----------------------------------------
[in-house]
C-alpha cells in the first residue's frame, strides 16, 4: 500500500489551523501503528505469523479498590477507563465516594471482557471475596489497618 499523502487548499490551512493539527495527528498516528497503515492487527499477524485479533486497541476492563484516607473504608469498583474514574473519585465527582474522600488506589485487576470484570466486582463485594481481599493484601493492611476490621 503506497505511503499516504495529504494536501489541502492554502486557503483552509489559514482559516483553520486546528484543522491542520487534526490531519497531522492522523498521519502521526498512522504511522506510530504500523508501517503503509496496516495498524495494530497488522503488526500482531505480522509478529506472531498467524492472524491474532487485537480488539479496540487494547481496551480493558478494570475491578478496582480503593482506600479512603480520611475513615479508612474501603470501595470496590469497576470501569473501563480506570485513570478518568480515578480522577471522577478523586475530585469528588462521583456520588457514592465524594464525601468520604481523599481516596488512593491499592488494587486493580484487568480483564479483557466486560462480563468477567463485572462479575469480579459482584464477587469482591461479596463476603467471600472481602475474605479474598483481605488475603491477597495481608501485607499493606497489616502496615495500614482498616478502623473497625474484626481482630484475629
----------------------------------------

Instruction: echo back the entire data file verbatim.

[in-house]
C-alpha cells in the first residue's frame, strides 16, 4: 500500500489551523501503528505469523479498590477507563465516594471482557471475596489497618 499523502487548499490551512493539527495527528498516528497503515492487527499477524485479533486497541476492563484516607473504608469498583474514574473519585465527582474522600488506589485487576470484570466486582463485594481481599493484601493492611476490621 503506497505511503499516504495529504494536501489541502492554502486557503483552509489559514482559516483553520486546528484543522491542520487534526490531519497531522492522523498521519502521526498512522504511522506510530504500523508501517503503509496496516495498524495494530497488522503488526500482531505480522509478529506472531498467524492472524491474532487485537480488539479496540487494547481496551480493558478494570475491578478496582480503593482506600479512603480520611475513615479508612474501603470501595470496590469497576470501569473501563480506570485513570478518568480515578480522577471522577478523586475530585469528588462521583456520588457514592465524594464525601468520604481523599481516596488512593491499592488494587486493580484487568480483564479483557466486560462480563468477567463485572462479575469480579459482584464477587469482591461479596463476603467471600472481602475474605479474598483481605488475603491477597495481608501485607499493606497489616502496615495500614482498616478502623473497625474484626481482630484475629